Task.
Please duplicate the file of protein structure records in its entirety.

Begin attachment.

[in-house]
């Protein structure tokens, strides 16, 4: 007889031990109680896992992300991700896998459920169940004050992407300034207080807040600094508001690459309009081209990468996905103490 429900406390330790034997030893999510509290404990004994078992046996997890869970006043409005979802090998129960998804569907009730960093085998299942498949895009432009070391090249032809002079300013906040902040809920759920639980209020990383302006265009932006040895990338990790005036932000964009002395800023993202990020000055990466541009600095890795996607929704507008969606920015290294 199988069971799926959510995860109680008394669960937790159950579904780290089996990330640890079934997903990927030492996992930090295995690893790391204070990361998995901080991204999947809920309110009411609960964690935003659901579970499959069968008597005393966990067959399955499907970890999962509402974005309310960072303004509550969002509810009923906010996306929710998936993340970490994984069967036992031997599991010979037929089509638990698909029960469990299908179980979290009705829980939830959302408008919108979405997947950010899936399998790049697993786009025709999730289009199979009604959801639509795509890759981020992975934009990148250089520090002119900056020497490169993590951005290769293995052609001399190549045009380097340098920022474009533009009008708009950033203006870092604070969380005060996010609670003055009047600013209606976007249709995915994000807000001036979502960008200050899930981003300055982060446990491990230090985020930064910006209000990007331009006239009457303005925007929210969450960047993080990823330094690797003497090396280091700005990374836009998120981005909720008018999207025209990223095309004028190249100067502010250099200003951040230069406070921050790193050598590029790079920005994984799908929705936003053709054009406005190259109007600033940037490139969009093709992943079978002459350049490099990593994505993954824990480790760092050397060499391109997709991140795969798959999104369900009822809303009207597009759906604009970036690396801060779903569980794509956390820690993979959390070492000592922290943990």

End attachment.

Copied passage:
[in-house]
């Protein structure tokens, strides 16, 4: 007889031990109680896992992300991700896998459920169940004050992407300034207080807040600094508001690459309009081209990468996905103490 429900406390330790034997030893999510509290404990004994078992046996997890869970006043409005979802090998129960998804569907009730960093085998299942498949895009432009070391090249032809002079300013906040902040809920759920639980209020990383302006265009932006040895990338990790005036932000964009002395800023993202990020000055990466541009600095890795996607929704507008969606920015290294 199988069971799926959510995860109680008394669960937790159950579904780290089996990330640890079934997903990927030492996992930090295995690893790391204070990361998995901080991204999947809920309110009411609960964690935003659901579970499959069968008597005393966990067959399955499907970890999962509402974005309310960072303004509550969002509810009923906010996306929710998936993340970490994984069967036992031997599991010979037929089509638990698909029960469990299908179980979290009705829980939830959302408008919108979405997947950010899936399998790049697993786009025709999730289009199979009604959801639509795509890759981020992975934009990148250089520090002119900056020497490169993590951005290769293995052609001399190549045009380097340098920022474009533009009008708009950033203006870092604070969380005060996010609670003055009047600013209606976007249709995915994000807000001036979502960008200050899930981003300055982060446990491990230090985020930064910006209000990007331009006239009457303005925007929210969450960047993080990823330094690797003497090396280091700005990374836009998120981005909720008018999207025209990223095309004028190249100067502010250099200003951040230069406070921050790193050598590029790079920005994984799908929705936003053709054009406005190259109007600033940037490139969009093709992943079978002459350049490099990593994505993954824990480790760092050397060499391109997709991140795969798959999104369900009822809303009207597009759906604009970036690396801060779903569980794509956390820690993979959390070492000592922290943990």